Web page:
It's hard to talk about hanky-panky when they're screwing in front of his wife!

 

 

But, that being said, you have a fair point there. The wives are denied a very considerable part of a relationship between a man and a woman, some would even say a part that would make them a family. So of course there's jealousy, even though the relationships between the men and the handmaids is not a romantic one.

 

As for the focus on sex and such in dystopian literature, I can only guess. But I'd suggest, that as those worlds are created on foundations of reason, love and passion are not approved of because they aren't by nature rational. You cannot make a rational decision to feel love or passion, or not to feel it. Sex, as an expression of passion, thus needs to be subjected to reason and logic and order in form of regulations and rules.

 

Like I said, I haven't read the book in a while, but we did deal with it very thoroughly, and like you said, Kell, it's an experience.

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It's certainly worth looking for Chimera, it was my first Atwood, and I have a few more in the stack and look forward to them now. A poster on another forum has been after me for years to read her, I was rather resistant, but no more. :woohoo:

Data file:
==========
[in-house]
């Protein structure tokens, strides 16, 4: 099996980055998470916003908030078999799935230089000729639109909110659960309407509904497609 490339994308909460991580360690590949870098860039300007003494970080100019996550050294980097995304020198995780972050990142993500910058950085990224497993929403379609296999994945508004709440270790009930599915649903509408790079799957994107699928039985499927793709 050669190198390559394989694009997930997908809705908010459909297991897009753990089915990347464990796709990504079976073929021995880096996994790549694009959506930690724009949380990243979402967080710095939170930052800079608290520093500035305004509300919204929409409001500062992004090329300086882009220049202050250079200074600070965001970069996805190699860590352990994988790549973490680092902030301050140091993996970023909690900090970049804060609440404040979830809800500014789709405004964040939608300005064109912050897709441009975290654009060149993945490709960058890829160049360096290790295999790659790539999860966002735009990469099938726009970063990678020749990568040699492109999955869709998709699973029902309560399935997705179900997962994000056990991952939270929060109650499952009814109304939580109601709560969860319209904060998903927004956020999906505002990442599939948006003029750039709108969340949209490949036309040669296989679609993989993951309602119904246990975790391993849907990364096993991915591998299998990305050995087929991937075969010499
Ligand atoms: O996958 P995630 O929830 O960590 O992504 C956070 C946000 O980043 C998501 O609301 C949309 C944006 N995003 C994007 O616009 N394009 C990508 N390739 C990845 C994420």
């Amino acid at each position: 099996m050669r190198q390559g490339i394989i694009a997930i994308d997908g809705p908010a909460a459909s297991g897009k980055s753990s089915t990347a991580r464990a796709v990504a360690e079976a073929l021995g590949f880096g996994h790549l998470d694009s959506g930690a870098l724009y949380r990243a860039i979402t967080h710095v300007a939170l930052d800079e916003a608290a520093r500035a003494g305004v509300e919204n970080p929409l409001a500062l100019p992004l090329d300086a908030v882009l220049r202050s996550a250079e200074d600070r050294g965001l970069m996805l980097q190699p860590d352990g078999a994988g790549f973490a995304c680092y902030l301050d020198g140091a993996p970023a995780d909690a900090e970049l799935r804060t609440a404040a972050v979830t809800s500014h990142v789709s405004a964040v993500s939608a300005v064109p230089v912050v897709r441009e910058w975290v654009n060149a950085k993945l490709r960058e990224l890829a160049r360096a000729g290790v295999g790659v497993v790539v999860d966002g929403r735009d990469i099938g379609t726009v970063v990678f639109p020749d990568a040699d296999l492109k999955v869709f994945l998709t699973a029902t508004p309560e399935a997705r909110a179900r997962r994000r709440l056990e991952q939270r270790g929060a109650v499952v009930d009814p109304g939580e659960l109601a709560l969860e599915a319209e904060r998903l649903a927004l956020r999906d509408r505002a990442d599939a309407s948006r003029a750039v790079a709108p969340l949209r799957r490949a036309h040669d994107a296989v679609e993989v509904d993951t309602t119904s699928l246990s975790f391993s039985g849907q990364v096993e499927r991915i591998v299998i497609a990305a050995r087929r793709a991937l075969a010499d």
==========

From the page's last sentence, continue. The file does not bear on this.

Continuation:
I guess I'll just have to buy a french copy then, which will make it simpler to find. Is it a book which might suffer from the translation?

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Gosh, I just don't know, it's fairly simply written, I don't see why not, but maybe ii would be surer of that.

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Guest ii

Thank you for the vote of confidence, pontalba. I'm not really a very good judge when it comes to translations, but browsing through the Handmaid's Tale, I doubt it'll suffer too much.

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1. Who was your favourite character and why? ~

 

I really liked Moira. I liked the fact that Moira refused to back down and given that she eventually ends up working in a brothel, she still refuses to back down, Moira's way of thinking is she would rather be there than be a handmaid.

 

2. Was there a particular part you enjoyed/disliked more than the rest? ~

I enjoyed the start of the book because it tells you what has happened within the Republic of Gilead and why it was created, it was interesting reading. I disliked the part when Ofwarren gives birth to a baby (which the reader later finds out is in fact a 'Unbaby', I thought that part was cruel.

 

3. Was this the first book you've read in this genre/by this author, has it encouraged you to read more? ~

This was the first book I read in this genre and I really enjoyed it. It did encourage me to read more because I later read 'Oryx and Crake' also by Margaret Atwood.

 

4. Were there any parts/ideas you struggled with ~

 

I struggled but identified with the idea of the 'Unwomen' because in Gilead it is about reproduction and a woman who cannot have children will not be much use to their ideas.

 

5. Overall, was reading the book an enjoyable experience? ~